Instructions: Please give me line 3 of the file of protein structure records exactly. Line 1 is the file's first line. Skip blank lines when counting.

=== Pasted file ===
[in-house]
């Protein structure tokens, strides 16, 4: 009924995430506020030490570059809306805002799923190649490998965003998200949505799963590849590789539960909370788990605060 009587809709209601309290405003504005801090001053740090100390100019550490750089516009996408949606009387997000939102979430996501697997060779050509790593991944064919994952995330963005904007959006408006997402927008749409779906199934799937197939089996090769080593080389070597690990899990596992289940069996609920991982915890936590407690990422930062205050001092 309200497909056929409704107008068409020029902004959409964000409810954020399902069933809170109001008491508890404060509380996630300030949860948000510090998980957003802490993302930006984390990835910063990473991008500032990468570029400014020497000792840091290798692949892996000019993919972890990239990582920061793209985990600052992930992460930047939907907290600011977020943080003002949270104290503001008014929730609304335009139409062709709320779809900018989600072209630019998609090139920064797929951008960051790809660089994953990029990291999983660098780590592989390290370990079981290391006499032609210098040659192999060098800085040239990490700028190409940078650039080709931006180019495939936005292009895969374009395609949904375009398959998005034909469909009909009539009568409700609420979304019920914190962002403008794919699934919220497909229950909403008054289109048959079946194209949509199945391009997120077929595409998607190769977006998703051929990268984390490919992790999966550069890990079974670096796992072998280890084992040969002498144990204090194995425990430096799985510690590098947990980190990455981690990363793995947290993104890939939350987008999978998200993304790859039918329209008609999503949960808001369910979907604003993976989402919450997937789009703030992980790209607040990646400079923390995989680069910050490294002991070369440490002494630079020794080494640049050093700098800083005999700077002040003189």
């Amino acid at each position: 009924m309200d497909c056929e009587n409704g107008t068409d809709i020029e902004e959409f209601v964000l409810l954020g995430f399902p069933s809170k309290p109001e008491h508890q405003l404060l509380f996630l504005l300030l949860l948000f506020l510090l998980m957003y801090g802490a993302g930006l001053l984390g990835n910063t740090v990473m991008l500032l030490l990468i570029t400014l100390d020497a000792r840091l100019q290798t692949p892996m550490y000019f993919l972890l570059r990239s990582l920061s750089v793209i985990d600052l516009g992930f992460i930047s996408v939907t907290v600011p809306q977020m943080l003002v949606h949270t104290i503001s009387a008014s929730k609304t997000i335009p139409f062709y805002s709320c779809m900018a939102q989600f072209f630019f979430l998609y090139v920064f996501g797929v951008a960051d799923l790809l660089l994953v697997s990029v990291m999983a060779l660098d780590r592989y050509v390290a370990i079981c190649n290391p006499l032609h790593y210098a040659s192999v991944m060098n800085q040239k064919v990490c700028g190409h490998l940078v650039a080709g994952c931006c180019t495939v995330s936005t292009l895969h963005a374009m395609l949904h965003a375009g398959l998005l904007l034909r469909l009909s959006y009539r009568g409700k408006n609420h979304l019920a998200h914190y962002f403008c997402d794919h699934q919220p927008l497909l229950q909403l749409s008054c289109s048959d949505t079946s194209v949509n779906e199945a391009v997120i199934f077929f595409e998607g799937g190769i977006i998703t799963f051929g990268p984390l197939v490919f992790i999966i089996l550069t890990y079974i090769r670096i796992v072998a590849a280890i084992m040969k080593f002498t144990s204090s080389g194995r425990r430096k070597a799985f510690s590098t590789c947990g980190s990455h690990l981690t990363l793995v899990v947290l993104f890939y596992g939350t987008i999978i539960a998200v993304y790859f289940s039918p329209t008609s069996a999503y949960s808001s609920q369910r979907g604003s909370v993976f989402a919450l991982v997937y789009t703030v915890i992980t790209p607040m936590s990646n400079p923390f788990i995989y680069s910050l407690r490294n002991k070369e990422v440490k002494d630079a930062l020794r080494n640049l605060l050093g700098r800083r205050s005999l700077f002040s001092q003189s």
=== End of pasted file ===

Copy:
């Amino acid at each position: 009924m309200d497909c056929e009587n409704g107008t068409d809709i020029e902004e959409f209601v964000l409810l954020g995430f399902p069933s809170k309290p109001e008491h508890q405003l404060l509380f996630l504005l300030l949860l948000f506020l510090l998980m957003y801090g802490a993302g930006l001053l984390g990835n910063t740090v990473m991008l500032l030490l990468i570029t400014l100390d020497a000792r840091l100019q290798t692949p892996m550490y000019f993919l972890l570059r990239s990582l920061s750089v793209i985990d600052l516009g992930f992460i930047s996408v939907t907290v600011p809306q977020m943080l003002v949606h949270t104290i503001s009387a008014s929730k609304t997000i335009p139409f062709y805002s709320c779809m900018a939102q989600f072209f630019f979430l998609y090139v920064f996501g797929v951008a960051d799923l790809l660089l994953v697997s990029v990291m999983a060779l660098d780590r592989y050509v390290a370990i079981c190649n290391p006499l032609h790593y210098a040659s192999v991944m060098n800085q040239k064919v990490c700028g190409h490998l940078v650039a080709g994952c931006c180019t495939v995330s936005t292009l895969h963005a374009m395609l949904h965003a375009g398959l998005l904007l034909r469909l009909s959006y009539r009568g409700k408006n609420h979304l019920a998200h914190y962002f403008c997402d794919h699934q919220p927008l497909l229950q909403l749409s008054c289109s048959d949505t079946s194209v949509n779906e199945a391009v997120i199934f077929f595409e998607g799937g190769i977006i998703t799963f051929g990268p984390l197939v490919f992790i999966i089996l550069t890990y079974i090769r670096i796992v072998a590849a280890i084992m040969k080593f002498t144990s204090s080389g194995r425990r430096k070597a799985f510690s590098t590789c947990g980190s990455h690990l981690t990363l793995v899990v947290l993104f890939y596992g939350t987008i999978i539960a998200v993304y790859f289940s039918p329209t008609s069996a999503y949960s808001s609920q369910r979907g604003s909370v993976f989402a919450l991982v997937y789009t703030v915890i992980t790209p607040m936590s990646n400079p923390f788990i995989y680069s910050l407690r490294n002991k070369e990422v440490k002494d630079a930062l020794r080494n640049l605060l050093g700098r800083r205050s005999l700077f002040s001092q003189s």